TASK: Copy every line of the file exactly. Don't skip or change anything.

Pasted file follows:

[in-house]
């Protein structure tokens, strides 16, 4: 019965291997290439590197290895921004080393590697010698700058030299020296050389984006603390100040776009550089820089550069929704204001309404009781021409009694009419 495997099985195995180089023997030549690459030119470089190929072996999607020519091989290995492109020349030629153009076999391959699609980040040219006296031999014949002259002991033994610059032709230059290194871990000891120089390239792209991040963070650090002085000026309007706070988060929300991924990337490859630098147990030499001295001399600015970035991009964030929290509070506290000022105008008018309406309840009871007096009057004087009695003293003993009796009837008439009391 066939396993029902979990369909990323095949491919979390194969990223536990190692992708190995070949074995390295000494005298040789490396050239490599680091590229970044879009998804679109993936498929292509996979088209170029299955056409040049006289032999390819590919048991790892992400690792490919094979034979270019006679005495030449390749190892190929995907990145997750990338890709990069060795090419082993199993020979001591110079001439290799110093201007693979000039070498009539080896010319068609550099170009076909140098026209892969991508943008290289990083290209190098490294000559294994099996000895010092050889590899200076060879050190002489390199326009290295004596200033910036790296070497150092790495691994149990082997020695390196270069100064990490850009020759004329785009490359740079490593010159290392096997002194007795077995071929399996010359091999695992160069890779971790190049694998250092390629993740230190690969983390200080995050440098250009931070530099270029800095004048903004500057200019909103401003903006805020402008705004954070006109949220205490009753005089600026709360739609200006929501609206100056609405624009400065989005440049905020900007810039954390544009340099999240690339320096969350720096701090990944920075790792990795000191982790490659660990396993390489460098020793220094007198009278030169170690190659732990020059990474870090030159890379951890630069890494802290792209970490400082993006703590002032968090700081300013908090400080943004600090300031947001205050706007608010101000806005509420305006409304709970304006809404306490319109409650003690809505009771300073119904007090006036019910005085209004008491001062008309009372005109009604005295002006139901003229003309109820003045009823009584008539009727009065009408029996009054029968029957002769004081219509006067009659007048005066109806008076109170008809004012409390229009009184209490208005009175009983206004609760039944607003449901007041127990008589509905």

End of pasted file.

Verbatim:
[in-house]
């Protein structure tokens, strides 16, 4: 019965291997290439590197290895921004080393590697010698700058030299020296050389984006603390100040776009550089820089550069929704204001309404009781021409009694009419 495997099985195995180089023997030549690459030119470089190929072996999607020519091989290995492109020349030629153009076999391959699609980040040219006296031999014949002259002991033994610059032709230059290194871990000891120089390239792209991040963070650090002085000026309007706070988060929300991924990337490859630098147990030499001295001399600015970035991009964030929290509070506290000022105008008018309406309840009871007096009057004087009695003293003993009796009837008439009391 066939396993029902979990369909990323095949491919979390194969990223536990190692992708190995070949074995390295000494005298040789490396050239490599680091590229970044879009998804679109993936498929292509996979088209170029299955056409040049006289032999390819590919048991790892992400690792490919094979034979270019006679005495030449390749190892190929995907990145997750990338890709990069060795090419082993199993020979001591110079001439290799110093201007693979000039070498009539080896010319068609550099170009076909140098026209892969991508943008290289990083290209190098490294000559294994099996000895010092050889590899200076060879050190002489390199326009290295004596200033910036790296070497150092790495691994149990082997020695390196270069100064990490850009020759004329785009490359740079490593010159290392096997002194007795077995071929399996010359091999695992160069890779971790190049694998250092390629993740230190690969983390200080995050440098250009931070530099270029800095004048903004500057200019909103401003903006805020402008705004954070006109949220205490009753005089600026709360739609200006929501609206100056609405624009400065989005440049905020900007810039954390544009340099999240690339320096969350720096701090990944920075790792990795000191982790490659660990396993390489460098020793220094007198009278030169170690190659732990020059990474870090030159890379951890630069890494802290792209970490400082993006703590002032968090700081300013908090400080943004600090300031947001205050706007608010101000806005509420305006409304709970304006809404306490319109409650003690809505009771300073119904007090006036019910005085209004008491001062008309009372005109009604005295002006139901003229003309109820003045009823009584008539009727009065009408029996009054029968029957002769004081219509006067009659007048005066109806008076109170008809004012409390229009009184209490208005009175009983206004609760039944607003449901007041127990008589509905």